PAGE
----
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British Legions

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British Legions

The British Legion or British Legions were foreign volunteer units that fought under Simón Bolívar against Spain for the independence of Colombia, Venezuela, Ecuador, and Peru. Venezuelans generally called them the Albion Legion. They were composed of over seven thousand volunteers, mainly Napoleonic War veterans from Great Britain and Ireland, as well as some German veterans and some locals recruited after arriving in South America. Volunteers in the British Legion were motivated by a combination of both genuine political motives and mercenary motives.


Their greatest achievements were at Boyacá (1819), Carabobo (1821), and Pichincha (1822), which secured independence for Colombia, Venezuela and Ecuador. They also took part of the last major campaign of the Independence wars, culminating in the Battle of Ayacucho in Peru (1824), which marked the end of the Spanish rule in South America. The British Legions fought until the end of the wars, their number much depleted.


In March 1819, Bolivar combined most of his foreign volunteers into a brigade of 250 men named the British Legions, with James Rooke as commander. The British Legions consisted of the 1st British Legion led by Colonel James Towers English, the 2nd British Legion led by Colonel John Blossett, and the Irish Legion, led by Colonel William Aylmer (1772–1820).

The British Legions were an important part of Bolívar's army. They played a pivotal role in the Vargas Swamp Battle on July 25, 1819, and Bolivar credited them with the victory at the subsequent Battle of Boyacá on August 7, 1819, saying "those soldier-liberators are the men who deserve these laurels." At the victory at Carabobo Bolívar described the Legions and all who served in them as "the saviours of my country", for they fought in the battle as part of the 1st Division, led by General Jose Antonio Paez. Nonetheless, for a long time they were largely forgotten to history.

As a reward for their service, they were given the Carabobo battle honour by the general staff of the Patriot forces, and all its personnel rewarded with the Liberators' Star by Bolívar himself, 20 days after the battle.


The motivations of volunteers for the British Legions were mixed. Many Britons were still concerned by the threat that Spain, as a restored world power, potentially posed to Britain. Despite Spain and Britain having been allies in the Peninsular War just a few years before, many Britons' image of the Spanish in America was influenced by the now-disputed Black Legend. Volunteers were also motivated by the liberal propaganda of Bolívar's supporters that portrayed the war as bringing freedom and rights to people under Spanish tyranny. For these reasons, particularly the former, the recruiting of British volunteers received tacit government support, even if in principle the British Crown discontinued its support to the insurgents after the Congress of Vienna in 1814.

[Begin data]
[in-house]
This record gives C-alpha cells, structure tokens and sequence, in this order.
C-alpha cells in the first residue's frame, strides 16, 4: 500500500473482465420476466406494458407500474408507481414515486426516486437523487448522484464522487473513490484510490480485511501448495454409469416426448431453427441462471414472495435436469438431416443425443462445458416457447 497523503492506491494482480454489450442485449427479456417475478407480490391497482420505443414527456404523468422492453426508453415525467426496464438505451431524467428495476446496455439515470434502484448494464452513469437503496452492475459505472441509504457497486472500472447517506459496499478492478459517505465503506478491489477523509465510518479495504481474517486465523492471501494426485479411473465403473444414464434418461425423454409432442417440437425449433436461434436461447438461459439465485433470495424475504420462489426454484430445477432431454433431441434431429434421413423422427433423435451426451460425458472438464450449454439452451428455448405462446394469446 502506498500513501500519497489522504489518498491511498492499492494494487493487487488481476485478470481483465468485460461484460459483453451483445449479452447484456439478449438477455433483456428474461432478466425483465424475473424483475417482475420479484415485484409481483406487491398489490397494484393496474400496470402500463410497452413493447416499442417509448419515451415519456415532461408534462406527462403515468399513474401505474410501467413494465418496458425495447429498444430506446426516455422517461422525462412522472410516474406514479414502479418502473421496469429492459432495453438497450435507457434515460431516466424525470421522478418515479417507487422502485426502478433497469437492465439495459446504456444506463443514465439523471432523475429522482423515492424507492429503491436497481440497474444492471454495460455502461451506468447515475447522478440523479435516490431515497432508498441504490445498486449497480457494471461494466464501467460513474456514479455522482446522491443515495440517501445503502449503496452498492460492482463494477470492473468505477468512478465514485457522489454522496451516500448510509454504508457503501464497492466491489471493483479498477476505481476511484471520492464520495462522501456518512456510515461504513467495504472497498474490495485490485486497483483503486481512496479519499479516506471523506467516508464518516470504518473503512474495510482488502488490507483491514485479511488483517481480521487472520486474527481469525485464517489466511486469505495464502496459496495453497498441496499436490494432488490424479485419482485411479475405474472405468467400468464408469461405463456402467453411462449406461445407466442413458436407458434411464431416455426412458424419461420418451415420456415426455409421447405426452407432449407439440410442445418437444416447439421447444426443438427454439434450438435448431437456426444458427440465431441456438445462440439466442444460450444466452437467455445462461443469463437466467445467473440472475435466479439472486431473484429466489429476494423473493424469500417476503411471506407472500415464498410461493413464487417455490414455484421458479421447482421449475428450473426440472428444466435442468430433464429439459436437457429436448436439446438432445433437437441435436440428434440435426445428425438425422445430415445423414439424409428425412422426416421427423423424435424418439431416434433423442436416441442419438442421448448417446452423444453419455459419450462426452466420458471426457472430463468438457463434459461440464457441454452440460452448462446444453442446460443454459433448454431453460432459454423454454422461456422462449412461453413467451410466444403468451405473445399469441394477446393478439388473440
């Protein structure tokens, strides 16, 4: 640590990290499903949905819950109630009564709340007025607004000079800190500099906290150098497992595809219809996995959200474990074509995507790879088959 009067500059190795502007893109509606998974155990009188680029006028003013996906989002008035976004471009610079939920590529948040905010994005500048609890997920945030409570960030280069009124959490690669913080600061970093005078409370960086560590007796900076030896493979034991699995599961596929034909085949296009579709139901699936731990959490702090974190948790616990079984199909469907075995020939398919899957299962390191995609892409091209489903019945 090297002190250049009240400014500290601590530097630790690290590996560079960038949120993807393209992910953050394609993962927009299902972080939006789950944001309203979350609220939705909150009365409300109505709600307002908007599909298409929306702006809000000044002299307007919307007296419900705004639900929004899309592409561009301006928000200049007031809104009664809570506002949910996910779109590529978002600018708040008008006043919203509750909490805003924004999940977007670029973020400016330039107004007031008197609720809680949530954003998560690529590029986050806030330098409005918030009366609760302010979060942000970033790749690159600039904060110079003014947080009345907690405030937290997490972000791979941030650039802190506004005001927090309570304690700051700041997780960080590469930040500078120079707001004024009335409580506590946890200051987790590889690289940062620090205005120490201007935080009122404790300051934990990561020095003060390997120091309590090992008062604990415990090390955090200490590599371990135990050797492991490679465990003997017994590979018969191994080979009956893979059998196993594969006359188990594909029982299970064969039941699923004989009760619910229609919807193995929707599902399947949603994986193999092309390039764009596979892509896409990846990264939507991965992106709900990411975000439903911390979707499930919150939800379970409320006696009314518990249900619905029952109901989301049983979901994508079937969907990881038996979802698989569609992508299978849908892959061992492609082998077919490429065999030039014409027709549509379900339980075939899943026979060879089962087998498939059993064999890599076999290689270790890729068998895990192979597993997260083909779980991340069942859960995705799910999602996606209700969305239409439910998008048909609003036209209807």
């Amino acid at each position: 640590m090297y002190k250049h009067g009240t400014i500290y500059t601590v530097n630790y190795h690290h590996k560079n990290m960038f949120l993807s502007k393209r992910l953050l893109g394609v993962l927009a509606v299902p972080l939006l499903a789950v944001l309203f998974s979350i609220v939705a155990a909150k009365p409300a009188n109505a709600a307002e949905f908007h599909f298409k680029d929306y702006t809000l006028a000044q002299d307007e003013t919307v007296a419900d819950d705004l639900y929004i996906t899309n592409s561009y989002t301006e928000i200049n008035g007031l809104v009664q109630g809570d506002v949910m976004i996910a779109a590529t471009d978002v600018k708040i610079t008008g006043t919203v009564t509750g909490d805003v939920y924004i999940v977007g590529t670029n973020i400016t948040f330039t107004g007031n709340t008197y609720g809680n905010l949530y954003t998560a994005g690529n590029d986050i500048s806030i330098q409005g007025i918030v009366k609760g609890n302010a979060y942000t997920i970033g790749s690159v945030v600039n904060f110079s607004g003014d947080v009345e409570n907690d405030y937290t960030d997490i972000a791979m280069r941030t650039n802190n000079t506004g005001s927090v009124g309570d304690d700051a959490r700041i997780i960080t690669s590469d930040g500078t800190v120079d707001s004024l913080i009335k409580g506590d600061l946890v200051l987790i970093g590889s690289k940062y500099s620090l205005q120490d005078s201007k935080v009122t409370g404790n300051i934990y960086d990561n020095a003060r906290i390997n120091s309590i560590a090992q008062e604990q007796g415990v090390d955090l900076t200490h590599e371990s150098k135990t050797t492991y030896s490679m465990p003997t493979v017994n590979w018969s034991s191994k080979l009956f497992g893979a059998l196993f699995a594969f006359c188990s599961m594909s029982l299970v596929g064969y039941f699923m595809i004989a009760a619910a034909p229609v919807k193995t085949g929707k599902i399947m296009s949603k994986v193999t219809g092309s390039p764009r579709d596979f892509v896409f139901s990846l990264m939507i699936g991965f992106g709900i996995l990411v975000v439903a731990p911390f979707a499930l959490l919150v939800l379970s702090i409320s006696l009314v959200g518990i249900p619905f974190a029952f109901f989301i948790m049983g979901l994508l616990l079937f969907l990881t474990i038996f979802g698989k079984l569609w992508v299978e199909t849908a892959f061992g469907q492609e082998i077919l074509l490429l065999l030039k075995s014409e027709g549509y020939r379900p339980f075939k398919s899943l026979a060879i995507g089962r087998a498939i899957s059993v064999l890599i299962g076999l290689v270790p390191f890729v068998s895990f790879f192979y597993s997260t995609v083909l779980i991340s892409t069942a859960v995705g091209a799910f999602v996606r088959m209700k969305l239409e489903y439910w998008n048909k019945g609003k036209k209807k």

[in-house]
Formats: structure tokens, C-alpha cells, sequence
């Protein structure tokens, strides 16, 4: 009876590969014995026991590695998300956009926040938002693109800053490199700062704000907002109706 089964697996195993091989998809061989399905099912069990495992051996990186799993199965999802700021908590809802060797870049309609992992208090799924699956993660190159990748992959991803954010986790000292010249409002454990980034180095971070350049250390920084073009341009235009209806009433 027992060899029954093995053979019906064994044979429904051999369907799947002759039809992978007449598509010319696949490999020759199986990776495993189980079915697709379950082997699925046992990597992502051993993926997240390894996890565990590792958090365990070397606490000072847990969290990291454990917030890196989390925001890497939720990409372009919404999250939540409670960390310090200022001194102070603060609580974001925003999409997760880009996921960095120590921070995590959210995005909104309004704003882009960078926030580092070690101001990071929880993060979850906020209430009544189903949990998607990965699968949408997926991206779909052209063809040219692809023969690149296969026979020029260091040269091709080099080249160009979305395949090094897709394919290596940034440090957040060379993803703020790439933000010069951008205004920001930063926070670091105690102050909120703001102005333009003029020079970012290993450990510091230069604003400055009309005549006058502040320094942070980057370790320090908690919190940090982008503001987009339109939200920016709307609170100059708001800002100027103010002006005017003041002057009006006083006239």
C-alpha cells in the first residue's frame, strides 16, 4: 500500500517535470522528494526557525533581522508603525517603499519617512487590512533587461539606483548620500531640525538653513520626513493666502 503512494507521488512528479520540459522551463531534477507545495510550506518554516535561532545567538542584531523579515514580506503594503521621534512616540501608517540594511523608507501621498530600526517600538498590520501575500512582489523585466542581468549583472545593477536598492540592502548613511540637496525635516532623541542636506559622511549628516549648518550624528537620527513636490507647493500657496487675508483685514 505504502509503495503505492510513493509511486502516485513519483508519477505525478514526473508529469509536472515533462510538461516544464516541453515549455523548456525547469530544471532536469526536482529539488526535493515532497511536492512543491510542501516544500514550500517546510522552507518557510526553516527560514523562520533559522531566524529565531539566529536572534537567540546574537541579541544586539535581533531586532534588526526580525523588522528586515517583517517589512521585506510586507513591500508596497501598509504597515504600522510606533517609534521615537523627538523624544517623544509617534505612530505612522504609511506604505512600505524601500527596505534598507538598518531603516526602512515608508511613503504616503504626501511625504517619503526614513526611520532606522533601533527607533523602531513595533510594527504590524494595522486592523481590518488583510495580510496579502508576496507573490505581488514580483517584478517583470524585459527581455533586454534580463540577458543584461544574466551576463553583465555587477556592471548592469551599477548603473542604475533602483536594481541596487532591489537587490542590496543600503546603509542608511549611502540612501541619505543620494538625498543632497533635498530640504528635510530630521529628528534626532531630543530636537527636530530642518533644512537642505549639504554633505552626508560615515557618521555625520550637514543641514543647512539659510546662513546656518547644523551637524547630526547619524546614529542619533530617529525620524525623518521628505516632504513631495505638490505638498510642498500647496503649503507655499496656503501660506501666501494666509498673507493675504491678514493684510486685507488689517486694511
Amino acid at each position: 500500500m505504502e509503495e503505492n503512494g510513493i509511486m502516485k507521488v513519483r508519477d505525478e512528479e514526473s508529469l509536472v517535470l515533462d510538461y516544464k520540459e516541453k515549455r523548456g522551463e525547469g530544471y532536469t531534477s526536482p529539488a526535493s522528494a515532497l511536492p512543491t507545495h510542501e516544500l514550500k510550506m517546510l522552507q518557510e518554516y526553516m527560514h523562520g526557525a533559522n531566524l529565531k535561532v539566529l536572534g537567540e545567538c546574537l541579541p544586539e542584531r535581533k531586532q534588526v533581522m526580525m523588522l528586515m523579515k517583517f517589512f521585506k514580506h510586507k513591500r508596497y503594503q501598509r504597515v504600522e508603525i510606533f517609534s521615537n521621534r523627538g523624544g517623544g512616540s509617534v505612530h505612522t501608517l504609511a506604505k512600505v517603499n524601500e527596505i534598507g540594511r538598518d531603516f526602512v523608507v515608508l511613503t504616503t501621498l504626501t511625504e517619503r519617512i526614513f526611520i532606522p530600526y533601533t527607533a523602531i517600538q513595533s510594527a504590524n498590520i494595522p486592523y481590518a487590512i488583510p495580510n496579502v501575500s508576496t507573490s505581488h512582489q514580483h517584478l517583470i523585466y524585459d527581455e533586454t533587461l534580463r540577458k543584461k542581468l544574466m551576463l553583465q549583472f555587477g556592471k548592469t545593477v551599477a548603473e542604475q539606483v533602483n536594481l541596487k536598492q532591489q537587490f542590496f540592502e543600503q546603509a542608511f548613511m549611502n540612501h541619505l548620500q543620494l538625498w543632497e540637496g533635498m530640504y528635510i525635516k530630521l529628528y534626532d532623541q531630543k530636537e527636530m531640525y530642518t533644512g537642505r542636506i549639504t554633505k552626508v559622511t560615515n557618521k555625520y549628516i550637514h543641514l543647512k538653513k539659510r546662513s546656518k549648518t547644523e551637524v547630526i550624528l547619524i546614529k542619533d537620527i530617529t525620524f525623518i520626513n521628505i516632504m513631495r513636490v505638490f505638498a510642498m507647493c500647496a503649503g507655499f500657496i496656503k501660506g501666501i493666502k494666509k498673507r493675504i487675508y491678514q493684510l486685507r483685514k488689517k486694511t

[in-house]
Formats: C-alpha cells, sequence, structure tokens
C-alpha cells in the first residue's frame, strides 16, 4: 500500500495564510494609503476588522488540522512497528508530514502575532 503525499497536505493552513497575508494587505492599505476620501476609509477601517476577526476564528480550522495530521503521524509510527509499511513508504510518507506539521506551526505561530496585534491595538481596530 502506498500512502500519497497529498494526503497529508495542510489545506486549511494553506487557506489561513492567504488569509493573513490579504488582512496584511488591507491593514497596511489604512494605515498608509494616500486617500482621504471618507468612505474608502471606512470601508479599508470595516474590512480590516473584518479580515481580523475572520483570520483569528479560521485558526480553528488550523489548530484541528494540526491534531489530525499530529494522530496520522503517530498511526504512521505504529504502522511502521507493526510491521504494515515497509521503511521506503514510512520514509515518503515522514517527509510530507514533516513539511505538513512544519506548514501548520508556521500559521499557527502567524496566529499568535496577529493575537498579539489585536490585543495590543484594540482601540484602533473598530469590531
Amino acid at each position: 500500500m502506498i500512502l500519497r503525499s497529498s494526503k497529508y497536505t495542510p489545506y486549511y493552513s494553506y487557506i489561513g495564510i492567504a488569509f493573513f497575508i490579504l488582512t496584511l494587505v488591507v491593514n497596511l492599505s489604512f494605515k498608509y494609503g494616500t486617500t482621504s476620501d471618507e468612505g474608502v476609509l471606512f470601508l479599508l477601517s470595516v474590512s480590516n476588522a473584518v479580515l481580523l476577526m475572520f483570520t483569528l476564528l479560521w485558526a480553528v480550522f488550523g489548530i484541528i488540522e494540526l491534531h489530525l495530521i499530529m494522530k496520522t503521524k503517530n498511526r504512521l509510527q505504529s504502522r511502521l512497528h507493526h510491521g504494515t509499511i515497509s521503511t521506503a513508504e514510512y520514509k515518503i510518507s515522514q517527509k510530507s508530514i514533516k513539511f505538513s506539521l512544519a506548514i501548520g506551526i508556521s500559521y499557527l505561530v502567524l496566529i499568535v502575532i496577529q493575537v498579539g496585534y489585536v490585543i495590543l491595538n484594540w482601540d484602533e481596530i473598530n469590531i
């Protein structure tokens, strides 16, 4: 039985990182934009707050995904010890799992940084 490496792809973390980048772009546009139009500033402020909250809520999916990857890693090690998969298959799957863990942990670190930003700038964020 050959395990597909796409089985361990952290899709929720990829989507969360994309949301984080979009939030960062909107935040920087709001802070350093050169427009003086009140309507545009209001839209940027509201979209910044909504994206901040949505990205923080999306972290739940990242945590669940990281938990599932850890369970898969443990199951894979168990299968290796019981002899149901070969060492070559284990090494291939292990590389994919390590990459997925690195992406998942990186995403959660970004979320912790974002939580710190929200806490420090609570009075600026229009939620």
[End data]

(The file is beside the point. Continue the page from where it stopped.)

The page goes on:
However mercenary interests also played a large part in motivating potential recruits, who were often unemployed, and who perceived South America as a land of immense wealth of which they would be able to have a share. At the end of the Napoleonic Wars the British Empire no longer required a large standing army. In April 1817, The Times calculated that there were 500,000 ex-soldiers in a British population of 25 million. After a quarter-century of Continental wars—both the wars against Revolutionary France and the Napoleonic Wars—these men had no other employment history or trade and, therefore, often found themselves in poverty. South America's wars of independence provided many of them with an opportunity to continue their military careers and escape from the prospect of inactivity and poverty at home.


British Legions Wikipedia

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